Waverley is overcome by ‘a wild feeling of romantic delight’, at her strains ‘which harmonised well with the distant waterfall, and the soft sigh of the evening breeze in the rustling leaves of an aspen’ (pp. 177-178). Flora’s woodland performance calls to the mind an archaic world where music and song are integrated into nature.
While Scott never makes it clear what position he takes on the Jacobite revolution it is, nevertheless, clear from the novel that Scott wished his readers to take Scottish culture seriously, and to value and respect the passionate, heroic qualities of the Celtic tradition. At a number of points in the narrative, English prejudices against things Scottish are exposed as being empty and stereotyped. Colonel Talbot, an English officer whose life Waverley saves, speaks contemptuously of ‘this miserable country’, and is described by the Scott as being ‘tinged … with those prejudices which are peculiarly English’ (p. 366); he calls the Gaelic language ‘gibberish’, adding for good measure that ‘even the Lowlanders talk a kind of English little better than the negroes in Jamaica’ (p. 387). Scott’s own feelings on the issue are clearly, by contrast, with the Highland ladies and friends of Flora’s who declare Gaelic to be more ‘liquid’ and better ‘adapted for poetry’ than Italian (p. 377). As an alternative to national antagonisms, Waverley’s marriage to Rose Bradwardine may be seen as symbolizing a certain Anglo-Scottish convergence, a mutual recognition of cultural value on both sides of the divide.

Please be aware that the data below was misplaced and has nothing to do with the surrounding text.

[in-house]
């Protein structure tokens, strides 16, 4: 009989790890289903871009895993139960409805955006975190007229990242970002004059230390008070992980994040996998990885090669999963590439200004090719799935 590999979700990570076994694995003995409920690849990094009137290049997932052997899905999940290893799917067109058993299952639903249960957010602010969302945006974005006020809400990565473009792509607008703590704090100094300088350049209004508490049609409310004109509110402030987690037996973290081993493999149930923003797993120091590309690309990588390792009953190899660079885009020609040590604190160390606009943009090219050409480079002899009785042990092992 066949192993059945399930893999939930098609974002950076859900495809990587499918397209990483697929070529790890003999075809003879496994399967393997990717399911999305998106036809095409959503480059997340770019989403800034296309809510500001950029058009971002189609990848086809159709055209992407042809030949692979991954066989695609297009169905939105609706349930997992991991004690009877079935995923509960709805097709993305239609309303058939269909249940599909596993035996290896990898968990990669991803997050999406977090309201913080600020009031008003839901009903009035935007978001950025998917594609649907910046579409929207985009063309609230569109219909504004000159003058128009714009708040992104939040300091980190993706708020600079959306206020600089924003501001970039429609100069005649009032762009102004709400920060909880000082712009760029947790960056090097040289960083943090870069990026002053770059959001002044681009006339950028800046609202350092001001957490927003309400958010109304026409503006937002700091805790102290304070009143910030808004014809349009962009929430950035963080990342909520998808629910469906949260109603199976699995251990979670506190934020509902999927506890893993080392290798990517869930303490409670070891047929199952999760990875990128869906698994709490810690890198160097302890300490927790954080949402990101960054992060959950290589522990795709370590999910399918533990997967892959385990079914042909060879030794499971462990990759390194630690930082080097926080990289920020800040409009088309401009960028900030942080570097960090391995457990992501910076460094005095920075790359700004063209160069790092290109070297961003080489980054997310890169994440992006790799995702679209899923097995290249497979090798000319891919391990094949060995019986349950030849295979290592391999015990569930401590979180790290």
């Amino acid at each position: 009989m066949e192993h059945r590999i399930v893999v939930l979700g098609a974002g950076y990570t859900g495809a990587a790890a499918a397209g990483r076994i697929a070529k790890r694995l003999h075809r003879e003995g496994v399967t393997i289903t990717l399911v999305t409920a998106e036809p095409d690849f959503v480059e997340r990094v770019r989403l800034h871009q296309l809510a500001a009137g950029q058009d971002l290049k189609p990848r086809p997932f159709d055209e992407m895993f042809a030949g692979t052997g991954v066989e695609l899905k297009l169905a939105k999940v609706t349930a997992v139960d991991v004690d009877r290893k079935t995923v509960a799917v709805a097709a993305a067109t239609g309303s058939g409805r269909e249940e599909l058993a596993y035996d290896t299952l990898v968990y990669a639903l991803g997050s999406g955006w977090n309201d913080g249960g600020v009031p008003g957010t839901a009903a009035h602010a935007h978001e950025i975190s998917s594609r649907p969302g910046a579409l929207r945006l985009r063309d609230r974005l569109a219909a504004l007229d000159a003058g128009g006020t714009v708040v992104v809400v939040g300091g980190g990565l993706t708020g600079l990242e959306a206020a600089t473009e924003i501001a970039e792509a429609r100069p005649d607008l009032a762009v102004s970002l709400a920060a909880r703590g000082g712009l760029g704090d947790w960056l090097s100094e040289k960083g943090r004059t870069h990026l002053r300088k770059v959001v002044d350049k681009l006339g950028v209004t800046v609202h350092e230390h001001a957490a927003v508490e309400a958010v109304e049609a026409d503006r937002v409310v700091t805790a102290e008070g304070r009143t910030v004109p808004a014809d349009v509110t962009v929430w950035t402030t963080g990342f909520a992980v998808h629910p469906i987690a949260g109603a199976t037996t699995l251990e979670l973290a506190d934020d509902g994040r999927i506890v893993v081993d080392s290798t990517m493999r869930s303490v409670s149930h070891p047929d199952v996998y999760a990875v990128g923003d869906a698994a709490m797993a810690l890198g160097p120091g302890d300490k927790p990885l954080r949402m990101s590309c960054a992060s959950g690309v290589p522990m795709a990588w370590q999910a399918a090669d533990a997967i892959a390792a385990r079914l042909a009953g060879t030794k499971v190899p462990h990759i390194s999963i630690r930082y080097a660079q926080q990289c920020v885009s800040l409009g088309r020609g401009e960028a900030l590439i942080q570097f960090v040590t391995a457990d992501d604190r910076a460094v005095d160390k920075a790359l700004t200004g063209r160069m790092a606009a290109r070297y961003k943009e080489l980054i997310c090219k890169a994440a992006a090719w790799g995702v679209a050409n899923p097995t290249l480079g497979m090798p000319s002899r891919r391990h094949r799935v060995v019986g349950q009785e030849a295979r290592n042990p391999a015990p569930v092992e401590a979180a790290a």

Music and poetry emerge from ‘Waverley’ as essential elements of that traditional Celtic society whose dignity and originality Scott’s novel clearly defends, at least in cultural terms. Scott was familiar with the musical and poetic traditions of the Lowlands, as is clear from his ballad studies. However, he chose in ‘Waverley’ to associate the Celtic muse with the Highlands as symbolizing all that was most classically and irremediably Scottish.